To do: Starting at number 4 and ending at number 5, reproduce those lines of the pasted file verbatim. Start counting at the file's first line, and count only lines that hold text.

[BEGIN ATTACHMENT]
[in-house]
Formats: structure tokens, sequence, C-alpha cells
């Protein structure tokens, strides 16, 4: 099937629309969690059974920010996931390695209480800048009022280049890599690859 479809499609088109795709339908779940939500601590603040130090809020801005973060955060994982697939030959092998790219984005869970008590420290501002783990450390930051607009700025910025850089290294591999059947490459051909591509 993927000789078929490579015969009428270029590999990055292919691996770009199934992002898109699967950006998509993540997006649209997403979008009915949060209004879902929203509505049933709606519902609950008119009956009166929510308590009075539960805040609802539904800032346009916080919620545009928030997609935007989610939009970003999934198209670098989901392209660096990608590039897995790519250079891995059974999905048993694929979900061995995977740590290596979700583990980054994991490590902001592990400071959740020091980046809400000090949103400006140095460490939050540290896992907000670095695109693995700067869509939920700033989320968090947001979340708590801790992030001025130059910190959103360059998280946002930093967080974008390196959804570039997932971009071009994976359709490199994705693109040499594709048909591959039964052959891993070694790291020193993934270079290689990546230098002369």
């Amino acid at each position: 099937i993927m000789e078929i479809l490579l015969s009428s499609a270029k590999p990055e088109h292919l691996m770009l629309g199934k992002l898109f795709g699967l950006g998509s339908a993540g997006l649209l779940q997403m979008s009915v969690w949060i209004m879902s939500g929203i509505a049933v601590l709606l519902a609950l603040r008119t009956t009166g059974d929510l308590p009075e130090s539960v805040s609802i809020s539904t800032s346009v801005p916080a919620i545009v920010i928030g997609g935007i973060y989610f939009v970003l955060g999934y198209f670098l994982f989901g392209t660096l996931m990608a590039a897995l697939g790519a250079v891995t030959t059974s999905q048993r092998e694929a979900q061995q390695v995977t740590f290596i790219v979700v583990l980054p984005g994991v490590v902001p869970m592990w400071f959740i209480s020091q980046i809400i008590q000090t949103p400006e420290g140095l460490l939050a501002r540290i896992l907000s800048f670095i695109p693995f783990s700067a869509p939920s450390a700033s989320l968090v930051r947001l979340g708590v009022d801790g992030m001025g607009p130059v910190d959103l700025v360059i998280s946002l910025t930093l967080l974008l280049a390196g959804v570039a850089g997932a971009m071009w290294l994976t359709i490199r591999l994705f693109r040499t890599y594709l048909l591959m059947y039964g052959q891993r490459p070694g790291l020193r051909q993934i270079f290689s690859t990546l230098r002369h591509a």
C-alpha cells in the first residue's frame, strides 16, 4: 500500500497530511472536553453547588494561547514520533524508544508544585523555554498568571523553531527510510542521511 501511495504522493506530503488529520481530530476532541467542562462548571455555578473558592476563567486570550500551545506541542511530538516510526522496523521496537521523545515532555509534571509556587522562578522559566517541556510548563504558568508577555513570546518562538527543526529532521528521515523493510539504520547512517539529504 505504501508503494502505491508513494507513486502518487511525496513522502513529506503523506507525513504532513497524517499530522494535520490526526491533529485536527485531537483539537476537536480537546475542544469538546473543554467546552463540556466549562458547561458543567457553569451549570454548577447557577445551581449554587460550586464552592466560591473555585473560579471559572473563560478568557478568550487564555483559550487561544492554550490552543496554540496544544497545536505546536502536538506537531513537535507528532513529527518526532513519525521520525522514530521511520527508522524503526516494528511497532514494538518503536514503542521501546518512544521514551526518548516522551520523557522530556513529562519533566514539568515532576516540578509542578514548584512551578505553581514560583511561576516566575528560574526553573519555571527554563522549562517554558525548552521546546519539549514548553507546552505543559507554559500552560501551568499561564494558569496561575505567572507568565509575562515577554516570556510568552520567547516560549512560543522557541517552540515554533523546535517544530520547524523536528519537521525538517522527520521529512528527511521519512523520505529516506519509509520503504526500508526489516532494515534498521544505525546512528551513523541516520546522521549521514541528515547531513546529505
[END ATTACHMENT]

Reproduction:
């Amino acid at each position: 099937i993927m000789e078929i479809l490579l015969s009428s499609a270029k590999p990055e088109h292919l691996m770009l629309g199934k992002l898109f795709g699967l950006g998509s339908a993540g997006l649209l779940q997403m979008s009915v969690w949060i209004m879902s939500g929203i509505a049933v601590l709606l519902a609950l603040r008119t009956t009166g059974d929510l308590p009075e130090s539960v805040s609802i809020s539904t800032s346009v801005p916080a919620i545009v920010i928030g997609g935007i973060y989610f939009v970003l955060g999934y198209f670098l994982f989901g392209t660096l996931m990608a590039a897995l697939g790519a250079v891995t030959t059974s999905q048993r092998e694929a979900q061995q390695v995977t740590f290596i790219v979700v583990l980054p984005g994991v490590v902001p869970m592990w400071f959740i209480s020091q980046i809400i008590q000090t949103p400006e420290g140095l460490l939050a501002r540290i896992l907000s800048f670095i695109p693995f783990s700067a869509p939920s450390a700033s989320l968090v930051r947001l979340g708590v009022d801790g992030m001025g607009p130059v910190d959103l700025v360059i998280s946002l910025t930093l967080l974008l280049a390196g959804v570039a850089g997932a971009m071009w290294l994976t359709i490199r591999l994705f693109r040499t890599y594709l048909l591959m059947y039964g052959q891993r490459p070694g790291l020193r051909q993934i270079f290689s690859t990546l230098r002369h591509a």
C-alpha cells in the first residue's frame, strides 16, 4: 500500500497530511472536553453547588494561547514520533524508544508544585523555554498568571523553531527510510542521511 501511495504522493506530503488529520481530530476532541467542562462548571455555578473558592476563567486570550500551545506541542511530538516510526522496523521496537521523545515532555509534571509556587522562578522559566517541556510548563504558568508577555513570546518562538527543526529532521528521515523493510539504520547512517539529504 505504501508503494502505491508513494507513486502518487511525496513522502513529506503523506507525513504532513497524517499530522494535520490526526491533529485536527485531537483539537476537536480537546475542544469538546473543554467546552463540556466549562458547561458543567457553569451549570454548577447557577445551581449554587460550586464552592466560591473555585473560579471559572473563560478568557478568550487564555483559550487561544492554550490552543496554540496544544497545536505546536502536538506537531513537535507528532513529527518526532513519525521520525522514530521511520527508522524503526516494528511497532514494538518503536514503542521501546518512544521514551526518548516522551520523557522530556513529562519533566514539568515532576516540578509542578514548584512551578505553581514560583511561576516566575528560574526553573519555571527554563522549562517554558525548552521546546519539549514548553507546552505543559507554559500552560501551568499561564494558569496561575505567572507568565509575562515577554516570556510568552520567547516560549512560543522557541517552540515554533523546535517544530520547524523536528519537521525538517522527520521529512528527511521519512523520505529516506519509509520503504526500508526489516532494515534498521544505525546512528551513523541516520546522521549521514541528515547531513546529505